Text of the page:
Forensic Studies 008: Robert Roseon August 9, 2011 in Forensic Studies, Serial Killers by Michelle Plummer
Robert Rose was a serial killer that used the signature of strangulation. There are two crime scenes under investigation that have the same method of murder which links to one killer. The first scene was of Luis Garcia murdered in his apartment, found by Marguerite, the sister of the victim, used the neighbors phone to call authorities to report the death of Luis Garcia. She stumbled upon the body after entering the residence as she was checking on the victim for coming in from a vacation. After the first call, another call came in from a male that turned out to be Luis Garcia’s son. Luis was married to Marguerite’s sister, Isabel Rodriguez.
The front door was partially open and the front door behind it unlocked as well. These doors are always closed and locked. As the two individuals entered the home, the room was in shambles with Luis Garcia lying on his back on the living room floor with a cord tied tightly around Luis’s neck seeming to be dead. This is when the phone calls began.
Ramsland (n.d.) reports that it seemed that the apartment had been burglarized by the way the contents were scattered all over, but this was actually the signs of the massive struggle that took place which appeared to be fierce due to the spattering of blood in various places, and the fresh bruises on the victim’s face. Luis Garcia’s body lay near a daybed in the living room, his head nearly underneath.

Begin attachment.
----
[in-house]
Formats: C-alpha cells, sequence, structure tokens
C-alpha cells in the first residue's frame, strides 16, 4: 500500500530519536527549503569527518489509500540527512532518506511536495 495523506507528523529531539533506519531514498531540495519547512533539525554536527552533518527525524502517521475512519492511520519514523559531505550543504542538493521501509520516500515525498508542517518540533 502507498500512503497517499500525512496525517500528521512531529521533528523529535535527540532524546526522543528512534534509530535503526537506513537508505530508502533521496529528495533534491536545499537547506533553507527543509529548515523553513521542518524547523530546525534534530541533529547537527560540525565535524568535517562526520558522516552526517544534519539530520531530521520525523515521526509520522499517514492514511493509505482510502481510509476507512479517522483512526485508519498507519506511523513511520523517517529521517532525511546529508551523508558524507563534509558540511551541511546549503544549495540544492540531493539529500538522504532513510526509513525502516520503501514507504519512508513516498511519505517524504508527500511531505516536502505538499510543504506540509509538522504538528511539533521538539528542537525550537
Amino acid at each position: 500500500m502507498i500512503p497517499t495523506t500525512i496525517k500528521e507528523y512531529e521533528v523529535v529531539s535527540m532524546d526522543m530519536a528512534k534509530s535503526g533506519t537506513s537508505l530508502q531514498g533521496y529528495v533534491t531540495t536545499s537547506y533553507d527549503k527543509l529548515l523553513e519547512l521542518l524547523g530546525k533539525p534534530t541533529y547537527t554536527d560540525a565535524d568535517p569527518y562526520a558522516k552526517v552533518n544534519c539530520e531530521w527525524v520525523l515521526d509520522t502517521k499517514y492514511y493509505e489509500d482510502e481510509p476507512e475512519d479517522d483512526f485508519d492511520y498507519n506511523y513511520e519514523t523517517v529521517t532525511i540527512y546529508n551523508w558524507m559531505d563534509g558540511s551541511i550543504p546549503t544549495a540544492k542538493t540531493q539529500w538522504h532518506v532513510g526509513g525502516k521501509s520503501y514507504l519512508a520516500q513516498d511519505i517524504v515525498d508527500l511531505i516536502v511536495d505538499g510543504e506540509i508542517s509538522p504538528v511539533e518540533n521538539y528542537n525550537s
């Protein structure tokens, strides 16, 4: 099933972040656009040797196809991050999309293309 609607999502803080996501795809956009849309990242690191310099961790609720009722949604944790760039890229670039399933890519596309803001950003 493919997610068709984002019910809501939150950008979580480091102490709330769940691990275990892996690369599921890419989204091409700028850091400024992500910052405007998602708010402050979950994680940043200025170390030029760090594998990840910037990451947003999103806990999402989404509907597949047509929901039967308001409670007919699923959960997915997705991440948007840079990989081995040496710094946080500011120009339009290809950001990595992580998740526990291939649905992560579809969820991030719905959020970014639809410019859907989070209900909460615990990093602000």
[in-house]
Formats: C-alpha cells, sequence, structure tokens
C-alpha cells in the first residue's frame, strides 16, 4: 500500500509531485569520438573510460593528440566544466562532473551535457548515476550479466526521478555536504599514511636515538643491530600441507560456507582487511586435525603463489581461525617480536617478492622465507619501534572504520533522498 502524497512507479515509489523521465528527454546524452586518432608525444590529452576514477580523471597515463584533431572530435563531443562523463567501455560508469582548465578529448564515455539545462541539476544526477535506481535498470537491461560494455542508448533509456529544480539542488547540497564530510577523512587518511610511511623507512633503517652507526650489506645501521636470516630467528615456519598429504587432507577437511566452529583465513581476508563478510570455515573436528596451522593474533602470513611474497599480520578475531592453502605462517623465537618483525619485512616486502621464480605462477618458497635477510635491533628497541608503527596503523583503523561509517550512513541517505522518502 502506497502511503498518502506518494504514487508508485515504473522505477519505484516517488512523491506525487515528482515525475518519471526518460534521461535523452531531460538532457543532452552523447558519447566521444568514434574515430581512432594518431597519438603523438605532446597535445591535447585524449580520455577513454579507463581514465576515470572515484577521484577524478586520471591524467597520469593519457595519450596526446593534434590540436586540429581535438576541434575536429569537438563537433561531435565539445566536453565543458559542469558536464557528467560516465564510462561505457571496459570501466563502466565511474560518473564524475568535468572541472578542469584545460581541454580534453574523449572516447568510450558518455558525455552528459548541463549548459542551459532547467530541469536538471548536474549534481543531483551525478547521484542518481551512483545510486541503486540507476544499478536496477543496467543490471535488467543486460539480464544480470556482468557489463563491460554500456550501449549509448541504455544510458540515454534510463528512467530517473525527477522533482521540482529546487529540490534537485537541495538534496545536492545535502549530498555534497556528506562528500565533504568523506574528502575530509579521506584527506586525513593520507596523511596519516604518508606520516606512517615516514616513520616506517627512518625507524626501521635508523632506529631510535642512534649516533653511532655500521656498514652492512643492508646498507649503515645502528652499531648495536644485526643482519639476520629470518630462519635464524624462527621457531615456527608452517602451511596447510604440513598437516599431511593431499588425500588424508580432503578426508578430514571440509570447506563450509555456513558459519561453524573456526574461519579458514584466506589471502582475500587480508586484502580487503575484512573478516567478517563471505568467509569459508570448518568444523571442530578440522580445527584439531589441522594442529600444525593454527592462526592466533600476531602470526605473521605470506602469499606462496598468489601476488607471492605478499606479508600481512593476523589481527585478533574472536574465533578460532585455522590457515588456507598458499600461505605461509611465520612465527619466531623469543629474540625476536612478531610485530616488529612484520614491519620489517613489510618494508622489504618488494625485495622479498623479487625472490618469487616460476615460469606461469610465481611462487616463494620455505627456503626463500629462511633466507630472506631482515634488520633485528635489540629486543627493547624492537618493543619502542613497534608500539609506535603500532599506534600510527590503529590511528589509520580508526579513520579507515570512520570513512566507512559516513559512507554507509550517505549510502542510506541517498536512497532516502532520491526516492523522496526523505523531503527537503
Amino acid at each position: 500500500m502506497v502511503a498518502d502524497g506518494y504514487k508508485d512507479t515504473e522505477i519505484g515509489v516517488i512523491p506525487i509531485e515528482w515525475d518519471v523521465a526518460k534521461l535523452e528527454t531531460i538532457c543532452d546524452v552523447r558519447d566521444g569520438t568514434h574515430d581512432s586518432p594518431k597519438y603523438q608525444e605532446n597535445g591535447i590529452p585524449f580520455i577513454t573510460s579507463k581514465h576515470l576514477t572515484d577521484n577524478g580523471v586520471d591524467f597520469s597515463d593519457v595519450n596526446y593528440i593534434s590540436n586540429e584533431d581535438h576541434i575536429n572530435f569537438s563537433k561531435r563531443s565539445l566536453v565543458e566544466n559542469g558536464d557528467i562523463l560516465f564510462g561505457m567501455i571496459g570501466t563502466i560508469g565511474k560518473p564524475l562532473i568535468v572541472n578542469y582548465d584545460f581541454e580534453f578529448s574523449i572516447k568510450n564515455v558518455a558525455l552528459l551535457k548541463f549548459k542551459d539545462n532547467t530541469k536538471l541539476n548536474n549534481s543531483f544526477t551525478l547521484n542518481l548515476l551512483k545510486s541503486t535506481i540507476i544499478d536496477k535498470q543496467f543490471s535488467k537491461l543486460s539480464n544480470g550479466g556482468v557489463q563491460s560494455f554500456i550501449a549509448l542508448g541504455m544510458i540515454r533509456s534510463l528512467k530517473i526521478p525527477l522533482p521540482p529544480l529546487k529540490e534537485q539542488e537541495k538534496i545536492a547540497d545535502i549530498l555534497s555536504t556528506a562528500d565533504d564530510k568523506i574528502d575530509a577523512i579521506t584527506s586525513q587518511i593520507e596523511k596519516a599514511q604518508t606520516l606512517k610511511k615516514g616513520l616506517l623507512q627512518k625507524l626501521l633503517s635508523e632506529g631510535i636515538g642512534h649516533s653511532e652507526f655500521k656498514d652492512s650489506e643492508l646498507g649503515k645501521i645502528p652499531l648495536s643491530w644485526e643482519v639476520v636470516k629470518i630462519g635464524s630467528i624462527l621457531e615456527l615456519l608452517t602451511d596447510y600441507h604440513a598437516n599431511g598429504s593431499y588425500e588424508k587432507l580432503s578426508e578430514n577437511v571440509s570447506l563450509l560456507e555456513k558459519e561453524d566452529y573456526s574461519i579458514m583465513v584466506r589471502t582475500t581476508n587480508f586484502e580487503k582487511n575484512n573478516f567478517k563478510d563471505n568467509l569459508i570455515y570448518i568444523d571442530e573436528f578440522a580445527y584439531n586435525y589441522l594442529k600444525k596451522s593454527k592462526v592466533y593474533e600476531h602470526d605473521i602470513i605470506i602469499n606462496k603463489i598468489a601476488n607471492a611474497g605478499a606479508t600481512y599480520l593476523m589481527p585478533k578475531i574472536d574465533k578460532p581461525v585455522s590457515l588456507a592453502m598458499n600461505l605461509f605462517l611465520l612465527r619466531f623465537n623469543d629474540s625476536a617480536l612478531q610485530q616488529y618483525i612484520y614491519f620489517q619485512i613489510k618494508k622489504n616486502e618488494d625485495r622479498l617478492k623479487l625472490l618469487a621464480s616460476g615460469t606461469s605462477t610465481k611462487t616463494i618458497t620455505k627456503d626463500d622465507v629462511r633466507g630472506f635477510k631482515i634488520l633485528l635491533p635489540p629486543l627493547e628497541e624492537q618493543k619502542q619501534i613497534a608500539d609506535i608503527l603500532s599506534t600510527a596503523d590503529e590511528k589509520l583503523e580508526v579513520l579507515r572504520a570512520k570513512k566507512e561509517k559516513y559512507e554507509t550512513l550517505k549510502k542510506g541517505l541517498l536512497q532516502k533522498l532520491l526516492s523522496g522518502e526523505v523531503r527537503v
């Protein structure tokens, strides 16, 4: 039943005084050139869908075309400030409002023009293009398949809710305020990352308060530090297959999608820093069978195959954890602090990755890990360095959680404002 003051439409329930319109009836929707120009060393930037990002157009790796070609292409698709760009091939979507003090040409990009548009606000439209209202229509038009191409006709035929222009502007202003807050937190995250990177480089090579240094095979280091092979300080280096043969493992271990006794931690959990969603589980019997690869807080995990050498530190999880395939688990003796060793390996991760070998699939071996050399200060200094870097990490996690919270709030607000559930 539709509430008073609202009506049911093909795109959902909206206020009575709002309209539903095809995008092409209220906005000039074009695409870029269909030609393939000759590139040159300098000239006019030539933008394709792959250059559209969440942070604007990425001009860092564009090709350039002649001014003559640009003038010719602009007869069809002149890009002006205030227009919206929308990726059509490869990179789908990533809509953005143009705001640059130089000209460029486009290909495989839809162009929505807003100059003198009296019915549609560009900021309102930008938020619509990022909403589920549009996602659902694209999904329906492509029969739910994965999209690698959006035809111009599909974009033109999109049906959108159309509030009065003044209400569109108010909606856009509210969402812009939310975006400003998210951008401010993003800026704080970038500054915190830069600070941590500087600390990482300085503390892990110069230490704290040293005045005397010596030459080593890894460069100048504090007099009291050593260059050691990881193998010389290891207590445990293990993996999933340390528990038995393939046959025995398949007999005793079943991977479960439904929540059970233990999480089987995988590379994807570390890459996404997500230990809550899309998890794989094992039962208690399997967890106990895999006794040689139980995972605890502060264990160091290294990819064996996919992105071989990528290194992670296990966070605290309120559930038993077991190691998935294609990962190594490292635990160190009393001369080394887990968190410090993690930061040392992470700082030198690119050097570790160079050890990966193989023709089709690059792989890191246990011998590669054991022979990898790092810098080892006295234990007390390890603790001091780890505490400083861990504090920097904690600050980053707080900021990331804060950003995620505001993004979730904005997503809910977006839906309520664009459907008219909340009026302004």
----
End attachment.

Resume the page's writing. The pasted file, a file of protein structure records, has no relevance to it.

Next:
It seemed as if the killer had intended only to burglarize the place, not to commit murder but murder was committed with the murder weapon being a cord of a clock radio used for strangulation. With the doors being locked, there was a question of how the killer entered the residence. The rear west window was partially open, with the screen removed and placed inside seemed to be the entry point of the killer. This can be proven more by the folding knife lying on top of one, with the blade exposed, which suggests that it may have been used to pry off the screen. This is the first place fingerprints would be traced.